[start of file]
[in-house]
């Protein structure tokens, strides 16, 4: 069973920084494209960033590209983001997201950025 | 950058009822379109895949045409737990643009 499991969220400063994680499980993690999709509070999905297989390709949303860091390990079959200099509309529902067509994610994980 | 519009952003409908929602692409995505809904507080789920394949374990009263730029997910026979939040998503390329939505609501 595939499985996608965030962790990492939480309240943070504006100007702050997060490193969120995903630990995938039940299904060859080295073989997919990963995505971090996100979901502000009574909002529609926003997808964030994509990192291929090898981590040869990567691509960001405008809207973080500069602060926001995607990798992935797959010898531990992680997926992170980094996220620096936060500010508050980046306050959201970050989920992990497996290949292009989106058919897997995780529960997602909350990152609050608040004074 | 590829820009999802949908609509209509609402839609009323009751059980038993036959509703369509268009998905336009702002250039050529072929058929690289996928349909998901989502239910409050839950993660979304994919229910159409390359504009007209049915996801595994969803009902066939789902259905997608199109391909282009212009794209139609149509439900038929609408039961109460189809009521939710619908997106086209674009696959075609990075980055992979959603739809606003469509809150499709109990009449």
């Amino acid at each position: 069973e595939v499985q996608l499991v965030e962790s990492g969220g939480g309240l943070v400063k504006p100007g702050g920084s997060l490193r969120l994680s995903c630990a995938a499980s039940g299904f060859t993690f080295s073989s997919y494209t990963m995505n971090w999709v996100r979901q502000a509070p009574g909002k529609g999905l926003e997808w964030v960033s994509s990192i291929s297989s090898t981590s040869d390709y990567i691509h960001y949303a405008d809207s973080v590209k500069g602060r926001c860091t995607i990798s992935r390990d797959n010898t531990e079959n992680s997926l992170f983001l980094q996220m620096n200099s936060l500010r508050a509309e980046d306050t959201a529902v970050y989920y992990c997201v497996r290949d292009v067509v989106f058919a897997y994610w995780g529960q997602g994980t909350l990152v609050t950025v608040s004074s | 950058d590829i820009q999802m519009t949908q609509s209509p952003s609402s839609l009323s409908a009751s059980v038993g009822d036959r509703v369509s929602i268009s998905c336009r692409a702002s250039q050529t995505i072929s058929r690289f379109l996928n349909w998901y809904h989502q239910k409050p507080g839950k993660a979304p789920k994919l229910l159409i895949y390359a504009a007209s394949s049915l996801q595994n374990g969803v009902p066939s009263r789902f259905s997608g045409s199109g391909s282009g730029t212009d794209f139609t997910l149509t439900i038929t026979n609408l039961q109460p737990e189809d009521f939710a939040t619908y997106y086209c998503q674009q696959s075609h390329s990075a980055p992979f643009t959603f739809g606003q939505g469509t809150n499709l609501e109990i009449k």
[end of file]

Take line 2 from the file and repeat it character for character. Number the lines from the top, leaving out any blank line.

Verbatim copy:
């Protein structure tokens, strides 16, 4: 069973920084494209960033590209983001997201950025 | 950058009822379109895949045409737990643009 499991969220400063994680499980993690999709509070999905297989390709949303860091390990079959200099509309529902067509994610994980 | 519009952003409908929602692409995505809904507080789920394949374990009263730029997910026979939040998503390329939505609501 595939499985996608965030962790990492939480309240943070504006100007702050997060490193969120995903630990995938039940299904060859080295073989997919990963995505971090996100979901502000009574909002529609926003997808964030994509990192291929090898981590040869990567691509960001405008809207973080500069602060926001995607990798992935797959010898531990992680997926992170980094996220620096936060500010508050980046306050959201970050989920992990497996290949292009989106058919897997995780529960997602909350990152609050608040004074 | 590829820009999802949908609509209509609402839609009323009751059980038993036959509703369509268009998905336009702002250039050529072929058929690289996928349909998901989502239910409050839950993660979304994919229910159409390359504009007209049915996801595994969803009902066939789902259905997608199109391909282009212009794209139609149509439900038929609408039961109460189809009521939710619908997106086209674009696959075609990075980055992979959603739809606003469509809150499709109990009449």